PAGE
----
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“One man said I was ‘difficult’. I gave him the death stare”: Judy Murray on tackling sexism in sport

© Jamie WilliamsonSunday Post columnist, Judy Murray
Sunday Post columnist, Judy Murray

It’s often said that behind every great man there’s a great woman, and when you look at the legacy of someone like Judy Murray, it’s easy to see why.

When her sons, Jamie and Andy, were showing early potential as tennis players, Judy fought for her boys to have access to the coaching and facilities that would allow them to develop their game – and she didn’t stop at local or even national level.

Through sheer determination, hard work and sacrifices, she enabled the brothers to continue in the sport they love, paving the way for them to become two of the most recognisable and successful players in tennis history.

But the 61-year-old admits it was never easy – especially as she was a woman, fighting for progress in a man’s world, who ultimately had to step away and forge her own path. “Jamie and Andy grew up playing at our little club in Dunblane, where I was the coach – albeit on a voluntary basis,” explained Judy with a smile when we talked earlier this month.

“I pretty much created everything that happened at the club from the training to social nights, competitions and teams. And I did all that with the help of my ‘Mums Army’, who did the drop-offs, tea breaks and everything in between.

“But later, when I was first a district tennis coach and then national coach, nobody really took me seriously or gave me a chance. Whenever I went to ask for more funding and support, whether that was from the board of Tennis Scotland, Sport Scotland or the LTA, I was always batted away – almost like, ‘Oh don’t be silly’.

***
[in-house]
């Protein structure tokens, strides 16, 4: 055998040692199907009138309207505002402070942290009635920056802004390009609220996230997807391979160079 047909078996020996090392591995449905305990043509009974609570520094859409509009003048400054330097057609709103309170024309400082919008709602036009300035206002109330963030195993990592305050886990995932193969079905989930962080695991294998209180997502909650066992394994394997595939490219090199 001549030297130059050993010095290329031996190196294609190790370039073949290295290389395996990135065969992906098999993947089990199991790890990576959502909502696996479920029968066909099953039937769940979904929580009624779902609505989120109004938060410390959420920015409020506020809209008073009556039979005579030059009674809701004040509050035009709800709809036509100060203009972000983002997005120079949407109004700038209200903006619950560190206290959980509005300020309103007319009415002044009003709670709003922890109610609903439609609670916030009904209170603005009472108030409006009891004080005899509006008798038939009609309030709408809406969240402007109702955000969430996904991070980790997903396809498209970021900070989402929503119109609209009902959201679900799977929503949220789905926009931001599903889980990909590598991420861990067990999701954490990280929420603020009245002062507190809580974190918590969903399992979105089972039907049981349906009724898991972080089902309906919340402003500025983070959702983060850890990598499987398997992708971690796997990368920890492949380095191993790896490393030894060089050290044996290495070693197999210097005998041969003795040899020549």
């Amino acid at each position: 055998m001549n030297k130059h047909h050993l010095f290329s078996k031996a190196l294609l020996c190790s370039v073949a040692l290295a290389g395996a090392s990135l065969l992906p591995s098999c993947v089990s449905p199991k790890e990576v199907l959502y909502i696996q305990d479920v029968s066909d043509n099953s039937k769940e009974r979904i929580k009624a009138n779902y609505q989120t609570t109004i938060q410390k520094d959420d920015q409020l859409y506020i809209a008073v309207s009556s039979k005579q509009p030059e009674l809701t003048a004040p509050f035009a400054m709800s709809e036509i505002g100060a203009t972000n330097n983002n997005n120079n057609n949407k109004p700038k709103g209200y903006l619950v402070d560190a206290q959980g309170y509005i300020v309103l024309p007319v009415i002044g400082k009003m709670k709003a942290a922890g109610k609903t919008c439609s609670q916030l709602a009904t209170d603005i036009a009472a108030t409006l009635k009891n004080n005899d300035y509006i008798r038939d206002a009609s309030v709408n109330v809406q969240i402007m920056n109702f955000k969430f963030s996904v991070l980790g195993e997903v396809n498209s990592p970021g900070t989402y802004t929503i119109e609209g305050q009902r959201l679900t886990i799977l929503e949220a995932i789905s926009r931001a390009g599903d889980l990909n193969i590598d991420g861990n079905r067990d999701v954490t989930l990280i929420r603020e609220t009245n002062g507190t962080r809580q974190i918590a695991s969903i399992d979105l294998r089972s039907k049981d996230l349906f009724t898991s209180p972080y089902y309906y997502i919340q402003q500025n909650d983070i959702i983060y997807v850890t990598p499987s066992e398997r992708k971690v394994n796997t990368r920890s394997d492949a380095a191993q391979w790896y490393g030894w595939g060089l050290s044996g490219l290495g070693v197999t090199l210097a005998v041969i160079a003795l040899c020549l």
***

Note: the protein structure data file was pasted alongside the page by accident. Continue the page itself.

“After 10 years, I’d built a lot of great junior players – including Jamie and Andy – who needed a lot more investment and better training facilities. But I just kept being turned down, and I got to a moment where I thought, ‘What’s the point?’ I’ll never forget that. I had worked so hard to make things happen and I couldn’t take it any more. I had no back-up and nobody understood the bigger picture.

“So, that’s when I left that job, at the beginning of 2005, and decided to take the risk, go with the boys, and give them the best chance I could. It broke my heart that everything I had built up in Scotland could, quite quickly, be frittered away without someone leading things.

“As a coach, I saw first-hand the lack of support and belief, and I know what it feels like to not be taken seriously. And that’s why, now, I’m so invested in empowering other women into sport.”

© PA Archive/Press Association Images
Judy with son Andy

The desire to enable and support more women to become involved in sport – at all levels – has become Judy’s raison d’être. It’s the main goal of the Judy Murray Foundation, as well as her community-driven projects around the country.

And now, the gran of three is hoping to bring her message to an even larger audience with the help of some of the UK’s most successful female athletes.

As the anchor of new Sky Sports series, Driving Force, premiering this week, Judy meets 11 incredible sportswomen, including cyclist Victoria Pendleton, swimmer Rebecca Adlington, and runner Dame Kelly Holmes, to discover who and what motivated them to “break through the physical and mental barriers that stood in their way”. Throughout the 10-part run, one of the key themes that arises is inequality in sport and the fight many women face at every turn – something Judy recognised from her own journey, and one of the key reasons executive producer, Rosemary Reed, knew she would be a great fit for the show.

She said: “I remember many years ago being at the Scottish Women in Sport Conference and there was a panel debate about whether there should be quotas for the number of women on boards of sporting governing bodies.